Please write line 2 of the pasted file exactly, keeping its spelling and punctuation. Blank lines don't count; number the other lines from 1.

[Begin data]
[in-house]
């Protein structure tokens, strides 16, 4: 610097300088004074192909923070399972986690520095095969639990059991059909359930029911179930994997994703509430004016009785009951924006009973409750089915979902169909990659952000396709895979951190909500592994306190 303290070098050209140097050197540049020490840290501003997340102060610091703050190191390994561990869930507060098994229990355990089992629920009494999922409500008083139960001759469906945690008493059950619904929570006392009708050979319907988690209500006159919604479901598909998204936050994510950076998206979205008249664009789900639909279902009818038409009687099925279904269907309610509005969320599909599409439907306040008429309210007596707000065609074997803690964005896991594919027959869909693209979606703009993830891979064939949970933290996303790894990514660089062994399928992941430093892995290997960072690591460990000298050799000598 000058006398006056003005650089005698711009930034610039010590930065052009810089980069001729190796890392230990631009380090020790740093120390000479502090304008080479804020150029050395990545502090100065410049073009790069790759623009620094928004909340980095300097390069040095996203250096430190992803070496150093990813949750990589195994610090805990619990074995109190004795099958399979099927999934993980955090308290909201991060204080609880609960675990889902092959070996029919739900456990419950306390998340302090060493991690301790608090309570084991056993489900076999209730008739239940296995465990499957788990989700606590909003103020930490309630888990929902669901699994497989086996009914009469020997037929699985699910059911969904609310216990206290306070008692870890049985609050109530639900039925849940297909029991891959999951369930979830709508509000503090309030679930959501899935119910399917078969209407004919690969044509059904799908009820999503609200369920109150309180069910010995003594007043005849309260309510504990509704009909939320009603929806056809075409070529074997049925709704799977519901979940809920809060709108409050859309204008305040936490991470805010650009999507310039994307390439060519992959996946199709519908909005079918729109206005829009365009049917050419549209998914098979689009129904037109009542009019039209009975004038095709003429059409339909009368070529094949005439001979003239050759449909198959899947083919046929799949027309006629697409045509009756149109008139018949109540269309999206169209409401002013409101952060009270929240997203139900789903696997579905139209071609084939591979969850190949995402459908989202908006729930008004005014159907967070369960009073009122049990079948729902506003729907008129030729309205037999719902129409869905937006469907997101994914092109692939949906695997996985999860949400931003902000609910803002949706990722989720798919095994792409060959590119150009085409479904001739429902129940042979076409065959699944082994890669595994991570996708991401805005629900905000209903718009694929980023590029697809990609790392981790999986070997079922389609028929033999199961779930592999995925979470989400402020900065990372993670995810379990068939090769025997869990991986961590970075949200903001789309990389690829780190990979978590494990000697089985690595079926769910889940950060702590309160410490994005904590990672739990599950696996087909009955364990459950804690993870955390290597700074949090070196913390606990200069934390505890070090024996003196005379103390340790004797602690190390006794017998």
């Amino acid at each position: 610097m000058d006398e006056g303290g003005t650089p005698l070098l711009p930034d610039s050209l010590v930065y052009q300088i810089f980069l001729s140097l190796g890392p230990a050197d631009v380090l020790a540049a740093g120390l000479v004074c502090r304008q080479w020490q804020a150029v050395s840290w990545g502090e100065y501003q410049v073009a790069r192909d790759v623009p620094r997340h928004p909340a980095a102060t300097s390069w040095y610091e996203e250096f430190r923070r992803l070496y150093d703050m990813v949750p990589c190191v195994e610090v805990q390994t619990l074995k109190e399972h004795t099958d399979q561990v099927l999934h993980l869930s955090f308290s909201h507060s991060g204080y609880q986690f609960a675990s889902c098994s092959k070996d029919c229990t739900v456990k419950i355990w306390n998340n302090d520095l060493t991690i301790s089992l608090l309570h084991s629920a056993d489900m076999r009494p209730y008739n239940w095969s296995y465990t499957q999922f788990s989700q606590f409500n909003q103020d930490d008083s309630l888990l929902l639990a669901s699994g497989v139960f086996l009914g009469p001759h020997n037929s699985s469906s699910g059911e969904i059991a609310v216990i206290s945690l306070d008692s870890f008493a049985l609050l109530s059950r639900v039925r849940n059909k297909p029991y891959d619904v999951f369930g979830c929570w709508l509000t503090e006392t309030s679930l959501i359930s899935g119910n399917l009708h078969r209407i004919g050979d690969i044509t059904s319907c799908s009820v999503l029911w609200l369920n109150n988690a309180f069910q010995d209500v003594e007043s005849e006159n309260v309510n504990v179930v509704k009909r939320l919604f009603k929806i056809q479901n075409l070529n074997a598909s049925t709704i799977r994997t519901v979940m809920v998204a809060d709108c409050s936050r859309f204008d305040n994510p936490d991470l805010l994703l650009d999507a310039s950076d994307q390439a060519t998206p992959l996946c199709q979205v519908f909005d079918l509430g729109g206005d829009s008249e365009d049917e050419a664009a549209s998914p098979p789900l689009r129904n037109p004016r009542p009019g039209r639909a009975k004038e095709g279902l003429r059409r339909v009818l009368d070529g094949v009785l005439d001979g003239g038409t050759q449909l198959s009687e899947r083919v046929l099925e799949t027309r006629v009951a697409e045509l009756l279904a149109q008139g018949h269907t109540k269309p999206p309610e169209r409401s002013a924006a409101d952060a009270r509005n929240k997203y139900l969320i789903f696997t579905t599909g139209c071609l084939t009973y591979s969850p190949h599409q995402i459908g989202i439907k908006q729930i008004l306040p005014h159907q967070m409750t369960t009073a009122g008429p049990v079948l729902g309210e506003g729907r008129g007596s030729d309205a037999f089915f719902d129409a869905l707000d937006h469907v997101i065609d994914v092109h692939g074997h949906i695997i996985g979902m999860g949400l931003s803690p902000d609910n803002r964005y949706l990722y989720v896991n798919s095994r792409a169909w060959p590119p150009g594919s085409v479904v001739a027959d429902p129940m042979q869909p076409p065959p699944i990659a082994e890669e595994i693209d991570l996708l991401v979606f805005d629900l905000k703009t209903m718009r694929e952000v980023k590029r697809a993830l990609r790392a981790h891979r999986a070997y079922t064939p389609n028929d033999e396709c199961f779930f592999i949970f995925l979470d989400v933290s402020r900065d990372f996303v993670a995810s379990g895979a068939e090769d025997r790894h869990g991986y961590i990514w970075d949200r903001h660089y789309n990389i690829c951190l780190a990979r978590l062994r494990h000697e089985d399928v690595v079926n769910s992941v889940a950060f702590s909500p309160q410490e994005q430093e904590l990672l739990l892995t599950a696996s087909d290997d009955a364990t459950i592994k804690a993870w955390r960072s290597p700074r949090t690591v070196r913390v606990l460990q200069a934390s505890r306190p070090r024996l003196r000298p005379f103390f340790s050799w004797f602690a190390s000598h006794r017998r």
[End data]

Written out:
């Protein structure tokens, strides 16, 4: 610097300088004074192909923070399972986690520095095969639990059991059909359930029911179930994997994703509430004016009785009951924006009973409750089915979902169909990659952000396709895979951190909500592994306190 303290070098050209140097050197540049020490840290501003997340102060610091703050190191390994561990869930507060098994229990355990089992629920009494999922409500008083139960001759469906945690008493059950619904929570006392009708050979319907988690209500006159919604479901598909998204936050994510950076998206979205008249664009789900639909279902009818038409009687099925279904269907309610509005969320599909599409439907306040008429309210007596707000065609074997803690964005896991594919027959869909693209979606703009993830891979064939949970933290996303790894990514660089062994399928992941430093892995290997960072690591460990000298050799000598 000058006398006056003005650089005698711009930034610039010590930065052009810089980069001729190796890392230990631009380090020790740093120390000479502090304008080479804020150029050395990545502090100065410049073009790069790759623009620094928004909340980095300097390069040095996203250096430190992803070496150093990813949750990589195994610090805990619990074995109190004795099958399979099927999934993980955090308290909201991060204080609880609960675990889902092959070996029919739900456990419950306390998340302090060493991690301790608090309570084991056993489900076999209730008739239940296995465990499957788990989700606590909003103020930490309630888990929902669901699994497989086996009914009469020997037929699985699910059911969904609310216990206290306070008692870890049985609050109530639900039925849940297909029991891959999951369930979830709508509000503090309030679930959501899935119910399917078969209407004919690969044509059904799908009820999503609200369920109150309180069910010995003594007043005849309260309510504990509704009909939320009603929806056809075409070529074997049925709704799977519901979940809920809060709108409050859309204008305040936490991470805010650009999507310039994307390439060519992959996946199709519908909005079918729109206005829009365009049917050419549209998914098979689009129904037109009542009019039209009975004038095709003429059409339909009368070529094949005439001979003239050759449909198959899947083919046929799949027309006629697409045509009756149109008139018949109540269309999206169209409401002013409101952060009270929240997203139900789903696997579905139209071609084939591979969850190949995402459908989202908006729930008004005014159907967070369960009073009122049990079948729902506003729907008129030729309205037999719902129409869905937006469907997101994914092109692939949906695997996985999860949400931003902000609910803002949706990722989720798919095994792409060959590119150009085409479904001739429902129940042979076409065959699944082994890669595994991570996708991401805005629900905000209903718009694929980023590029697809990609790392981790999986070997079922389609028929033999199961779930592999995925979470989400402020900065990372993670995810379990068939090769025997869990991986961590970075949200903001789309990389690829780190990979978590494990000697089985690595079926769910889940950060702590309160410490994005904590990672739990599950696996087909009955364990459950804690993870955390290597700074949090070196913390606990200069934390505890070090024996003196005379103390340790004797602690190390006794017998």